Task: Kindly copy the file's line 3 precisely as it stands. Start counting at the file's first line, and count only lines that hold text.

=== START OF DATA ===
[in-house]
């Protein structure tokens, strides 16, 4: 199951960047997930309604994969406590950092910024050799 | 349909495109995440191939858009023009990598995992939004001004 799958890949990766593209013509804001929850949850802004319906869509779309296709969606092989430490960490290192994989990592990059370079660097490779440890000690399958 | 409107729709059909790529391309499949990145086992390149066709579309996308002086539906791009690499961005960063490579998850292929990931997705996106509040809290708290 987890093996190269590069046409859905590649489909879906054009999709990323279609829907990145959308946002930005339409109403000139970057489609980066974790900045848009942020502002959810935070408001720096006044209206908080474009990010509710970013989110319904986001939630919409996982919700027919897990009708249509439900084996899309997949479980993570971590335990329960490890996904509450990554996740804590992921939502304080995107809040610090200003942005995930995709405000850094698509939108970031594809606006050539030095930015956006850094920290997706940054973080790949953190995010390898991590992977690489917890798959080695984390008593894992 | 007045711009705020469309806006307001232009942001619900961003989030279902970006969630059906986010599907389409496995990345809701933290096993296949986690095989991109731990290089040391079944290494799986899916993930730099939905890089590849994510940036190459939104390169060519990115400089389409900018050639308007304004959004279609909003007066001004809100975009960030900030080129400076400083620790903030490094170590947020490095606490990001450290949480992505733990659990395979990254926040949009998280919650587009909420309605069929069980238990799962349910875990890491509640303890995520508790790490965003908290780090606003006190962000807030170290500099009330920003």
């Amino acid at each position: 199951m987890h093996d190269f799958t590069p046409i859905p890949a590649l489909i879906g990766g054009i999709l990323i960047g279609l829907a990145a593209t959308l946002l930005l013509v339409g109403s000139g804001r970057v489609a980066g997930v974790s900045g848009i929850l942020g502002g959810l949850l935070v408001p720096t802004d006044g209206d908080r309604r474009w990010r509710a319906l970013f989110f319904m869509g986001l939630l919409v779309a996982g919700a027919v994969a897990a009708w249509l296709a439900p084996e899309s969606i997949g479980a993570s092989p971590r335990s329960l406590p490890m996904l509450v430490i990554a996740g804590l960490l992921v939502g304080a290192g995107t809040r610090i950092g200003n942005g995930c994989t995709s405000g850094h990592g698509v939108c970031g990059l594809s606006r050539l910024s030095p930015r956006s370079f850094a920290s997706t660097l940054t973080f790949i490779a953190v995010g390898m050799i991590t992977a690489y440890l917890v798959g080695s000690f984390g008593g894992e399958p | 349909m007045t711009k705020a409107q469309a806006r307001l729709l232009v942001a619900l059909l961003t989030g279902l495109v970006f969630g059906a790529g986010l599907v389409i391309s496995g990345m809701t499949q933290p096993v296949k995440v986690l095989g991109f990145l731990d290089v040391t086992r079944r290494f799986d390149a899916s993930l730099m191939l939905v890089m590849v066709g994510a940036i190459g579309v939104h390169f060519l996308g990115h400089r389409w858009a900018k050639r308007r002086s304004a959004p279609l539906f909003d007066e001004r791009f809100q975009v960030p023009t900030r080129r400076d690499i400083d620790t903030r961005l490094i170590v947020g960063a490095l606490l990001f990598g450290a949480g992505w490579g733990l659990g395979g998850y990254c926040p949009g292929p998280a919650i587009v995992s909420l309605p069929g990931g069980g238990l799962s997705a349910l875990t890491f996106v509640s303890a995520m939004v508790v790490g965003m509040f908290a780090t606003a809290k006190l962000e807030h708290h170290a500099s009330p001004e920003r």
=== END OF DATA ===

């Amino acid at each position: 199951m987890h093996d190269f799958t590069p046409i859905p890949a590649l489909i879906g990766g054009i999709l990323i960047g279609l829907a990145a593209t959308l946002l930005l013509v339409g109403s000139g804001r970057v489609a980066g997930v974790s900045g848009i929850l942020g502002g959810l949850l935070v408001p720096t802004d006044g209206d908080r309604r474009w990010r509710a319906l970013f989110f319904m869509g986001l939630l919409v779309a996982g919700a027919v994969a897990a009708w249509l296709a439900p084996e899309s969606i997949g479980a993570s092989p971590r335990s329960l406590p490890m996904l509450v430490i990554a996740g804590l960490l992921v939502g304080a290192g995107t809040r610090i950092g200003n942005g995930c994989t995709s405000g850094h990592g698509v939108c970031g990059l594809s606006r050539l910024s030095p930015r956006s370079f850094a920290s997706t660097l940054t973080f790949i490779a953190v995010g390898m050799i991590t992977a690489y440890l917890v798959g080695s000690f984390g008593g894992e399958p | 349909m007045t711009k705020a409107q469309a806006r307001l729709l232009v942001a619900l059909l961003t989030g279902l495109v970006f969630g059906a790529g986010l599907v389409i391309s496995g990345m809701t499949q933290p096993v296949k995440v986690l095989g991109f990145l731990d290089v040391t086992r079944r290494f799986d390149a899916s993930l730099m191939l939905v890089m590849v066709g994510a940036i190459g579309v939104h390169f060519l996308g990115h400089r389409w858009a900018k050639r308007r002086s304004a959004p279609l539906f909003d007066e001004r791009f809100q975009v960030p023009t900030r080129r400076d690499i400083d620790t903030r961005l490094i170590v947020g960063a490095l606490l990001f990598g450290a949480g992505w490579g733990l659990g395979g998850y990254c926040p949009g292929p998280a919650i587009v995992s909420l309605p069929g990931g069980g238990l799962s997705a349910l875990t890491f996106v509640s303890a995520m939004v508790v790490g965003m509040f908290a780090t606003a809290k006190l962000e807030h708290h170290a500099s009330p001004e920003r």